Negro SPIRITuals!


Negro spirituals were songs that were a reflection of what black people were going through at the time. They started with slavery. Africans were kidnapped from their homes and forced into slavery in a New World. They worked on plantations and in houses. Slaves were allowed to meet for Christian services only. They used this time to sing negro spirituals to talk about their struggles and hardships. Slaves were only allowed to meet Negro spirituals evolved as time went on.


They were typically performed in a call and response form.


Social Implications

To say life on the planation was difficult would be an understatement. It was nearly impossible. Negro spirituals were the only time slaves were free to express how they felt. They talked about the pain they felt, they asked questions, they offered answers and much more. Through songs they could convey how they felt and share it with others.


Negro spirituals first started to be published as sheet music in the 1860s. Negro spirituals could be performed as piano arrangements and they appeared on the concert hall stage.


Negro spirituals influenced jubilee quartets heavily. Jubilee quartets became negro spirituals with a beat added.


Harry Thacker Burleigh(1866-1949)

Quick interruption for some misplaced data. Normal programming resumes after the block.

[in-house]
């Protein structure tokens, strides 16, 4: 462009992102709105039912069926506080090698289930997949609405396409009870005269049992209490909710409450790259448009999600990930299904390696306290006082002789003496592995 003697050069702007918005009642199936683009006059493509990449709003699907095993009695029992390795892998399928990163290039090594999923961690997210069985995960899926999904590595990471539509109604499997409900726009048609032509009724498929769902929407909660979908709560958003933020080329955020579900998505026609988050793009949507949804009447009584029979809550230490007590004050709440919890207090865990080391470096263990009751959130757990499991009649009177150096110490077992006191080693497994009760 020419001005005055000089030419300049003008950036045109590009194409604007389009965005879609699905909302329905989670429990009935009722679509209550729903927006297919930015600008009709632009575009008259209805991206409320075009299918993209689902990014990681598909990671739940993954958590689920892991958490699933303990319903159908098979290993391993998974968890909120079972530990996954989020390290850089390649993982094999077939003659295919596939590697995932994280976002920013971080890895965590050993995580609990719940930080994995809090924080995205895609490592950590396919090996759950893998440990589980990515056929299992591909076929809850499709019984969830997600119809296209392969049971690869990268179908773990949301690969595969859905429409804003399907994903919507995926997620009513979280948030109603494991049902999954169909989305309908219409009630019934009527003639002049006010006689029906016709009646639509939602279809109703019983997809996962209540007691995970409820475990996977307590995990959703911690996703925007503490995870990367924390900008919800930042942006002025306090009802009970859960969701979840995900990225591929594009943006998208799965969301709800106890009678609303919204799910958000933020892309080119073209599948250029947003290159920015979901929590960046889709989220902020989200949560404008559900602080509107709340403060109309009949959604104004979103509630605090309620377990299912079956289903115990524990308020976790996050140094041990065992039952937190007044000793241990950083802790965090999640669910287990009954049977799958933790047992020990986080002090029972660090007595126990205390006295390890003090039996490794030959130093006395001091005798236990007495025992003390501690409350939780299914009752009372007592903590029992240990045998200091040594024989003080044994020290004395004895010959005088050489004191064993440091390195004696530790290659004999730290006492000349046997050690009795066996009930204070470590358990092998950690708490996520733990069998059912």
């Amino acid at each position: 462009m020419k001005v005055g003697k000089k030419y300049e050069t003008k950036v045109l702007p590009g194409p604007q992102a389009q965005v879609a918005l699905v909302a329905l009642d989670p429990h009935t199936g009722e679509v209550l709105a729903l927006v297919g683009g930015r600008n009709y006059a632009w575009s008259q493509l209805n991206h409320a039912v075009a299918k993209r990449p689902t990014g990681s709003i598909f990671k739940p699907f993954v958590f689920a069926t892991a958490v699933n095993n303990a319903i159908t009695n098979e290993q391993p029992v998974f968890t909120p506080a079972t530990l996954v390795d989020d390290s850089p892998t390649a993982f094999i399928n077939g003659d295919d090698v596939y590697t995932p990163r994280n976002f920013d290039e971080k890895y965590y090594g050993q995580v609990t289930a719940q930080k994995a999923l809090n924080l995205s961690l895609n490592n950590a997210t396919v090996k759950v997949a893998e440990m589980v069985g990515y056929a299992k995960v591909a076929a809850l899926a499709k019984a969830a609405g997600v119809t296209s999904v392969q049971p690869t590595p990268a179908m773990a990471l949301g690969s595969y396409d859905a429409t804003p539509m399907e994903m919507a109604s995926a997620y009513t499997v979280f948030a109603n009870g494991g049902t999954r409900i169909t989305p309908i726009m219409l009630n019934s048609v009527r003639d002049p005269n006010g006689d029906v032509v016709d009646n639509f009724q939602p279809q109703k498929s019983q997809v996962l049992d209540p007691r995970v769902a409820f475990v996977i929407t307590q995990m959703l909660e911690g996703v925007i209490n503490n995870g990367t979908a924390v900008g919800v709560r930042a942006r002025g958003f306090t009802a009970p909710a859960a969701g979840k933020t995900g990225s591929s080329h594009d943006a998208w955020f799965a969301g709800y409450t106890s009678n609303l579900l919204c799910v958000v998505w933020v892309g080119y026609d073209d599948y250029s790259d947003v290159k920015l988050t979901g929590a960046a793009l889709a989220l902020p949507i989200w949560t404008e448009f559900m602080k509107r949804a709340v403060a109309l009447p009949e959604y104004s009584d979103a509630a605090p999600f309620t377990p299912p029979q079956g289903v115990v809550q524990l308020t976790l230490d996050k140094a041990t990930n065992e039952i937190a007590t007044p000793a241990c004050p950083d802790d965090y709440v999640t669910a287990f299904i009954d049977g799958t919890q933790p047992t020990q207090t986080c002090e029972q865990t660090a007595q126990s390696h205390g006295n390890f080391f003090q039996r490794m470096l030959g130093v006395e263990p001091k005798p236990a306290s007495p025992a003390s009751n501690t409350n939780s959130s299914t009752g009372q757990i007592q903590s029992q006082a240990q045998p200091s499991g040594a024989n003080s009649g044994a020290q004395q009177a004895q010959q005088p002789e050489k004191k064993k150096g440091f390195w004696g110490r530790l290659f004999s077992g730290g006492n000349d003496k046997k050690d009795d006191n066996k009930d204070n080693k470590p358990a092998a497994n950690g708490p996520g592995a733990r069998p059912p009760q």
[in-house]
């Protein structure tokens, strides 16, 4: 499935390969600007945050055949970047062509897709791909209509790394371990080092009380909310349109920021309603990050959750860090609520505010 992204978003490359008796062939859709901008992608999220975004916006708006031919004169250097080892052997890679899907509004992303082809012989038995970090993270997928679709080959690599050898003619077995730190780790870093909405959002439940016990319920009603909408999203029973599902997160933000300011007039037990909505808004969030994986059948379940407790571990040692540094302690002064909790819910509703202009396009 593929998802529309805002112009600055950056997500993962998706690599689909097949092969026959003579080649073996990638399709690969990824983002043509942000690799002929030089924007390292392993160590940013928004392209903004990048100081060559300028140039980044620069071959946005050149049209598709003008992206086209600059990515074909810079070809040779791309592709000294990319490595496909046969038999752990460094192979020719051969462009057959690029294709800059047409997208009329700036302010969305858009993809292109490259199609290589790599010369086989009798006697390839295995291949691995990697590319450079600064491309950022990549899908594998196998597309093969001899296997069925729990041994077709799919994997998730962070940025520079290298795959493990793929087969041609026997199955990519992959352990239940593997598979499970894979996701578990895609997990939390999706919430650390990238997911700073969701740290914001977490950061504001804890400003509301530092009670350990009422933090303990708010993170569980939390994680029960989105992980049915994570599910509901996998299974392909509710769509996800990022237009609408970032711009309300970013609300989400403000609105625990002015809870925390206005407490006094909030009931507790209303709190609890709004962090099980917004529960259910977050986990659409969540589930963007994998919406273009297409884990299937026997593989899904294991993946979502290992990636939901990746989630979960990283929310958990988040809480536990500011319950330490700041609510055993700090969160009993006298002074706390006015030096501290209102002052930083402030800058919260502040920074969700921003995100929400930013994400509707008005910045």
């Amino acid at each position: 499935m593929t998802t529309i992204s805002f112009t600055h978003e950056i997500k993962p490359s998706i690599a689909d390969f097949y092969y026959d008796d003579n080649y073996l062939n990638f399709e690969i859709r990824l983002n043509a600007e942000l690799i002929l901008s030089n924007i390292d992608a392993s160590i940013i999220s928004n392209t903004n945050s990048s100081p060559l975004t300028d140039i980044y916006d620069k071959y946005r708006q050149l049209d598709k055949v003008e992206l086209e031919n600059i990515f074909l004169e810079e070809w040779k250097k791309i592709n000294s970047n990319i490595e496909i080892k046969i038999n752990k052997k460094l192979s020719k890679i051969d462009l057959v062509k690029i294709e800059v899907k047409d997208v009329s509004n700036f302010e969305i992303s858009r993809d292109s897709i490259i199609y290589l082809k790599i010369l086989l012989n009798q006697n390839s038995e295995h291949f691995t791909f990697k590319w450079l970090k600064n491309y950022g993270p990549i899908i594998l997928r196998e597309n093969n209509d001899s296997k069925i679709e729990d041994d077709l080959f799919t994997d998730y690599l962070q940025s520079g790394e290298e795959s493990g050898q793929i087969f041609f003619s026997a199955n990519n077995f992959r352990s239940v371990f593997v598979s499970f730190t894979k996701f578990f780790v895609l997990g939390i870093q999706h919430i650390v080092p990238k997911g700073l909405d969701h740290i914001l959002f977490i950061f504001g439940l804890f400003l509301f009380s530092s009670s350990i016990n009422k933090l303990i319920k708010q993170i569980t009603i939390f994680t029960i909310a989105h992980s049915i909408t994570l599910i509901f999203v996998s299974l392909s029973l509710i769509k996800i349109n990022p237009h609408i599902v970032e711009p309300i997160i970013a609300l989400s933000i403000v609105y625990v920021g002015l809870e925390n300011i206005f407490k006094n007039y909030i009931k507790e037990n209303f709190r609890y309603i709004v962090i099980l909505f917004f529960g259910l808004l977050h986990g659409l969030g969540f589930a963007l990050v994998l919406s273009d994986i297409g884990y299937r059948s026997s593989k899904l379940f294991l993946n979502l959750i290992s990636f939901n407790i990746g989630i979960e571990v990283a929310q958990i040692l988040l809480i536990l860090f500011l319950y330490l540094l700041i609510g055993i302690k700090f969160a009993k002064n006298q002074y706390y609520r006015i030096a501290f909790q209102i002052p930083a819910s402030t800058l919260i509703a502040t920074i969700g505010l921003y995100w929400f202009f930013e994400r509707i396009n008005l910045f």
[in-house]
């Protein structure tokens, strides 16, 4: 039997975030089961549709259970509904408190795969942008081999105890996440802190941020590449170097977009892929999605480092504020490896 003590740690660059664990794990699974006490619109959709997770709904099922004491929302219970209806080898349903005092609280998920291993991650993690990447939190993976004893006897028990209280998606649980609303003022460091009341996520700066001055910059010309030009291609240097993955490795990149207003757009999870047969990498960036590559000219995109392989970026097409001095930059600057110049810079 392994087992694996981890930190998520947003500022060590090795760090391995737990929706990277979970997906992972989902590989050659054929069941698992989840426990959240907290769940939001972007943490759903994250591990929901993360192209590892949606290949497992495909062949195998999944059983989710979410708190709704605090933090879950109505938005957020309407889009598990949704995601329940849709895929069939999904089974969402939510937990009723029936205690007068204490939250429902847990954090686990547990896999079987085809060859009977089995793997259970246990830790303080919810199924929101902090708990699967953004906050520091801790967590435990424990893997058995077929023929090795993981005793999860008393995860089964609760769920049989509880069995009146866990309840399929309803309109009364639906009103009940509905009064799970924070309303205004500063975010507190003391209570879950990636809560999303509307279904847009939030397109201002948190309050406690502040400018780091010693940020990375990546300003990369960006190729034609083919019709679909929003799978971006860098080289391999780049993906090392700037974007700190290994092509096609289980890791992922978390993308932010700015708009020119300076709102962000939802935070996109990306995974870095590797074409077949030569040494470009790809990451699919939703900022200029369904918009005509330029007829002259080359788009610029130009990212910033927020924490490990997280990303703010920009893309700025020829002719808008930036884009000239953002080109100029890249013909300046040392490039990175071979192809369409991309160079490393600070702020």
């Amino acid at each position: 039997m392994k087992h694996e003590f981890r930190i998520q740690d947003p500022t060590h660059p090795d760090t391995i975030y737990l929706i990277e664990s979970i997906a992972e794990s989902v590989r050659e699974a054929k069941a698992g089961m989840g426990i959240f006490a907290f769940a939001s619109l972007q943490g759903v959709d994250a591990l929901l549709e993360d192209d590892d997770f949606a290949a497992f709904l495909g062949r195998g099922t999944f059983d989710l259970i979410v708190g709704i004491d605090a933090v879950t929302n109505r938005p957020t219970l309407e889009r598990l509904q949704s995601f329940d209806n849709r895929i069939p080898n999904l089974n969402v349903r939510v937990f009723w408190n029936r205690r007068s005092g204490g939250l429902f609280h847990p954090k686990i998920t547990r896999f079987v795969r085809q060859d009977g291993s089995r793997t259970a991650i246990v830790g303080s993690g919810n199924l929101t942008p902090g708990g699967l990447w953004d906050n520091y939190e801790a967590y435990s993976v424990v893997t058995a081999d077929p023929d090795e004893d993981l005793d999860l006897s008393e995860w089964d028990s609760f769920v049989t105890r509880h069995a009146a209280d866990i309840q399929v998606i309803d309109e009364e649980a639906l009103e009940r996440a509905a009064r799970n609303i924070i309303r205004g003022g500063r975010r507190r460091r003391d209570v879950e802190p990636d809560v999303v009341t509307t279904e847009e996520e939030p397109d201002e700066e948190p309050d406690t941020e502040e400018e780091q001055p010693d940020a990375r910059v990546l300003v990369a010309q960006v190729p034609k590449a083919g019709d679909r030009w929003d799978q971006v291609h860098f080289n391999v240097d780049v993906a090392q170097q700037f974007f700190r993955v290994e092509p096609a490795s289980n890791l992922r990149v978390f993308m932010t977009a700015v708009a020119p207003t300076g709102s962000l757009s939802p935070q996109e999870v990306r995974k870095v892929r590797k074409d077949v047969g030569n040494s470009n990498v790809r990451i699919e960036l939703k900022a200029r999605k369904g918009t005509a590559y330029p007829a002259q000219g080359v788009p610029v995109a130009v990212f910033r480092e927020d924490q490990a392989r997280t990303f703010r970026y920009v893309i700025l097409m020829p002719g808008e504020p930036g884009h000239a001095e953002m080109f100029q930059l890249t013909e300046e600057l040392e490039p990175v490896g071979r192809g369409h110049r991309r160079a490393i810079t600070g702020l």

He arranged a hundred spirituals since 1901. They were adapted for the voices of the artists who had to sing these songs. For example, Paul Robeson used to sing on stage and recorded ‘` Deep River” that he arranged

He published “Jubilee Songs of the United States of America in 1916.

Charles Albert Tindley(1856-1933)

He wrote several songs and he was the first composer to copyright church songs. He did not intend that his songs should be sung in the formal worship services, but rather on informal occasions. He published a collection New Songs of Paradise, in 1916

His best known songs and arrangements are, “A Better Home”, “Leave It There”, “Stand by Me” (1905), “The Storm Is Passing Over”, “What Are They Doing in Heaven Tonight”, “Nothing Between”, “We’ll Understand It Better By and By”.


Conclusion & My Opinion

Negro spirituals were a staple for the black community. They serve as great examples to show the trials and tribulations African Americans were facing at the time. It is amazing that we can listen to a song from 1867 and not just hear but feel what they were going through. Naturally as time goes on, the negro spirituals change and evolve because our circumstances change and evolve. Her are a few examples of modern negro spirituals:

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